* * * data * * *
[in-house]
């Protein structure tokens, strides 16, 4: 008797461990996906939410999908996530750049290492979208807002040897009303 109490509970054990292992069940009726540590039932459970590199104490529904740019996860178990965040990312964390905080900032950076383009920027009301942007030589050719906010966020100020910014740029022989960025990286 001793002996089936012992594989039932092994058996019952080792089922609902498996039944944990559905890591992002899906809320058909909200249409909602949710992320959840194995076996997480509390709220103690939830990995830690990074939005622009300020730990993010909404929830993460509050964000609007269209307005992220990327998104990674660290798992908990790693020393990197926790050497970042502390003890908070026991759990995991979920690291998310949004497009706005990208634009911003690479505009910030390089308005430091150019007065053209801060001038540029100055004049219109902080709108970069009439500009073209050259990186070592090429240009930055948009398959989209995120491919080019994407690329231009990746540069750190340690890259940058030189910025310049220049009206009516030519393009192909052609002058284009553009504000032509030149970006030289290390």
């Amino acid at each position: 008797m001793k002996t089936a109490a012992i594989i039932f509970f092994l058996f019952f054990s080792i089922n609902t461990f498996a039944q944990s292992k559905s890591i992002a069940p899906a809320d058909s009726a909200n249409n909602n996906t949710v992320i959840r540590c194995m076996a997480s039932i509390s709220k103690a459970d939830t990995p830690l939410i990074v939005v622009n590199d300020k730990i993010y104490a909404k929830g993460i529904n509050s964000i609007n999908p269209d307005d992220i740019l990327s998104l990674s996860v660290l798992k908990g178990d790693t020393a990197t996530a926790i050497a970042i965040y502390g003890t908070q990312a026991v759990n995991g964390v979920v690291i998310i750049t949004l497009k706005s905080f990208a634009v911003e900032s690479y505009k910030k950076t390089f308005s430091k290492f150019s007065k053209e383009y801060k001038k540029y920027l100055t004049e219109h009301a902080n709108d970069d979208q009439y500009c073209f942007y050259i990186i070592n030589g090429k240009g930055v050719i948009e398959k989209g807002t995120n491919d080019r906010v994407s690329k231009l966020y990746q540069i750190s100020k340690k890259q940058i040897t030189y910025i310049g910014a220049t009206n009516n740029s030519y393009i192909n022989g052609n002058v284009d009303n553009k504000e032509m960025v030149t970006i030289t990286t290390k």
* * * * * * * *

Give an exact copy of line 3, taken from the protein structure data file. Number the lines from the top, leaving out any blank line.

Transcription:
């Amino acid at each position: 008797m001793k002996t089936a109490a012992i594989i039932f509970f092994l058996f019952f054990s080792i089922n609902t461990f498996a039944q944990s292992k559905s890591i992002a069940p899906a809320d058909s009726a909200n249409n909602n996906t949710v992320i959840r540590c194995m076996a997480s039932i509390s709220k103690a459970d939830t990995p830690l939410i990074v939005v622009n590199d300020k730990i993010y104490a909404k929830g993460i529904n509050s964000i609007n999908p269209d307005d992220i740019l990327s998104l990674s996860v660290l798992k908990g178990d790693t020393a990197t996530a926790i050497a970042i965040y502390g003890t908070q990312a026991v759990n995991g964390v979920v690291i998310i750049t949004l497009k706005s905080f990208a634009v911003e900032s690479y505009k910030k950076t390089f308005s430091k290492f150019s007065k053209e383009y801060k001038k540029y920027l100055t004049e219109h009301a902080n709108d970069d979208q009439y500009c073209f942007y050259i990186i070592n030589g090429k240009g930055v050719i948009e398959k989209g807002t995120n491919d080019r906010v994407s690329k231009l966020y990746q540069i750190s100020k340690k890259q940058i040897t030189y910025i310049g910014a220049t009206n009516n740029s030519y393009i192909n022989g052609n002058v284009d009303n553009k504000e032509m960025v030149t970006i030289t990286t290390k």